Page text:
Published in New York in 1867, this volume in the American Antiquarian Cookbook Collection by one of the most famous chefs of the day, Pierre Blot, provides information about the enigmatic chef, his desire to bring the “good things in life” to his readers, and recipes based on precise and scientific measurements.
Published in 1867 in New York, Hand-Book of Practical Cookery was authored by the first American celebrity chef, Pierre Blot. An immigrant from France, Blot opened the first French cooking school in America and created this epicurean collection as an extension of his celebrated classes. In Hand-Book of Practical Cookery, Blot emphasizes the “good things in life” and wisely states in the preface, “Food is the most important of our wants; we cannot exist without it.”
Basing recipes on precise and scientific measurements and including clear explanations of techniques and definitions, the Hand-Book of Practical Cookery, for Ladies and Professional Cooks includes recipes such as Beef Tongue with Sauces, Cabinet Pudding, Fried Celery, Duck with Garniture, Roasted Eel, and Candied Pears. After the book’s release in 1867, the New York Times positively reviewed it and ended with the bold statement, “The book ought to be in the hands of every housekeeper in the land”—and its value is still evident to modern-day cooks.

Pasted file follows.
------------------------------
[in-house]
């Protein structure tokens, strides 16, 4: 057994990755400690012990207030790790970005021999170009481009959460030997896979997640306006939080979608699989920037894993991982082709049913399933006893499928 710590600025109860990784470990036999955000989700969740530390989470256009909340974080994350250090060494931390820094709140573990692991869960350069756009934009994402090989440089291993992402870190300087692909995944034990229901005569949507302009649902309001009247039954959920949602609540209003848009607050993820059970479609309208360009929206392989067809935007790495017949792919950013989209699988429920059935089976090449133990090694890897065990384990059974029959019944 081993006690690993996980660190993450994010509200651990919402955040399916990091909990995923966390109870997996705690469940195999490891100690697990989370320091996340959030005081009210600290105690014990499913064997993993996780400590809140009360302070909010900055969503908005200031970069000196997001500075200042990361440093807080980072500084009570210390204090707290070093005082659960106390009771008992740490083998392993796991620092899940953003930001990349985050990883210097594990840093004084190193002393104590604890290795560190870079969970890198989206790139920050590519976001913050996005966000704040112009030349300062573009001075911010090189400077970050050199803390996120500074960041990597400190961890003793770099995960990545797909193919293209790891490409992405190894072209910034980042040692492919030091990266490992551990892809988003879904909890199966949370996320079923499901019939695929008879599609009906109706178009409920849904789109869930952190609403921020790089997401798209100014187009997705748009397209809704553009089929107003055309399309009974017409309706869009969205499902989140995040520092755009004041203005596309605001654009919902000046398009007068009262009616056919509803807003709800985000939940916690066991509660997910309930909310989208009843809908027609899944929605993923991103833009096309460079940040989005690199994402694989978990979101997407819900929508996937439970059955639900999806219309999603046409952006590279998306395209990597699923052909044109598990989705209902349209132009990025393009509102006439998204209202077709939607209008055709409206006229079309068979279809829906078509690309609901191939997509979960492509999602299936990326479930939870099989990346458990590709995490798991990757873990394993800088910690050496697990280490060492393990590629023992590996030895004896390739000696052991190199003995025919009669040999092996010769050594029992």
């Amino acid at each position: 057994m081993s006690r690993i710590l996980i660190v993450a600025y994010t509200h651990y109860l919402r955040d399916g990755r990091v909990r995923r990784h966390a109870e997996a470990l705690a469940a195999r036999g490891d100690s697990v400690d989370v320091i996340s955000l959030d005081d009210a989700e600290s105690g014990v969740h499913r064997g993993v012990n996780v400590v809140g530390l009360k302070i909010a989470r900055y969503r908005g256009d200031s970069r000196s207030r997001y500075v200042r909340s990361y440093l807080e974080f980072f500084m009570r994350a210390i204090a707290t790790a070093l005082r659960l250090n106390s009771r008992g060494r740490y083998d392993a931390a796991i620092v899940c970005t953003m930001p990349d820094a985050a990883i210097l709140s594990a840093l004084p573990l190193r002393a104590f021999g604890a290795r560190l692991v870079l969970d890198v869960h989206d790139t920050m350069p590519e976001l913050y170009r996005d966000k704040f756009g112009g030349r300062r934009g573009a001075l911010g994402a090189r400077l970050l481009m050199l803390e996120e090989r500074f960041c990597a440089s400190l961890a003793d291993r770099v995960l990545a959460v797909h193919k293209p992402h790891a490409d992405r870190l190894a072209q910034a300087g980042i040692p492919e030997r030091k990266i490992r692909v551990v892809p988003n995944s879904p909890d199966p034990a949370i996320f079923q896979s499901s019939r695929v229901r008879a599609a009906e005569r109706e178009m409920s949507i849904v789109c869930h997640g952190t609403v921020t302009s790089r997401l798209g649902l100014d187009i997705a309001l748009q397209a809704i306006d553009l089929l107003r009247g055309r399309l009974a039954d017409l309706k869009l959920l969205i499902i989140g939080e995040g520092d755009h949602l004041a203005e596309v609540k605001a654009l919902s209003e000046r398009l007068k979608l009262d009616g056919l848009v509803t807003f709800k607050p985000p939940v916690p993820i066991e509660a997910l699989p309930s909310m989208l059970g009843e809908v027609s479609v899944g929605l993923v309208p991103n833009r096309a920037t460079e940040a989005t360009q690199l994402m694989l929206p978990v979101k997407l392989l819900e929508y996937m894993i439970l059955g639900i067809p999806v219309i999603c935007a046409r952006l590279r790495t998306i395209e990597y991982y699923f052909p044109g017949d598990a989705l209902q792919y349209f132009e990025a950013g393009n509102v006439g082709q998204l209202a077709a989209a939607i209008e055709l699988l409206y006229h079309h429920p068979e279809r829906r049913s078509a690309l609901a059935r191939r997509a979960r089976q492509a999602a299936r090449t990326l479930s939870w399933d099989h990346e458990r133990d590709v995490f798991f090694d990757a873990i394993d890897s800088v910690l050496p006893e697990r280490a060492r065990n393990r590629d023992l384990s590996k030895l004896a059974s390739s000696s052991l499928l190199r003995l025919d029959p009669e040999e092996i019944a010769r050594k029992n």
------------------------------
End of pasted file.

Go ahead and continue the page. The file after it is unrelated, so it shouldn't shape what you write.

This edition of Hand-Book of Practical Cookery, for Ladies and Professional Cooks was reproduced by permission from the volume in the collection of the American Antiquarian Society, Worcester, Massachusetts. Founded in 1812 by Isaiah Thomas, a Revolutionary War patriot and successful printer and publisher, the society is a research library documenting the lives of Americans from the colonial era through 1876. The society collects, preserves, and makes available as complete a record as possible of the printed materials from the early American experience. The cookbook collection comprises approximately 1,100 volumes.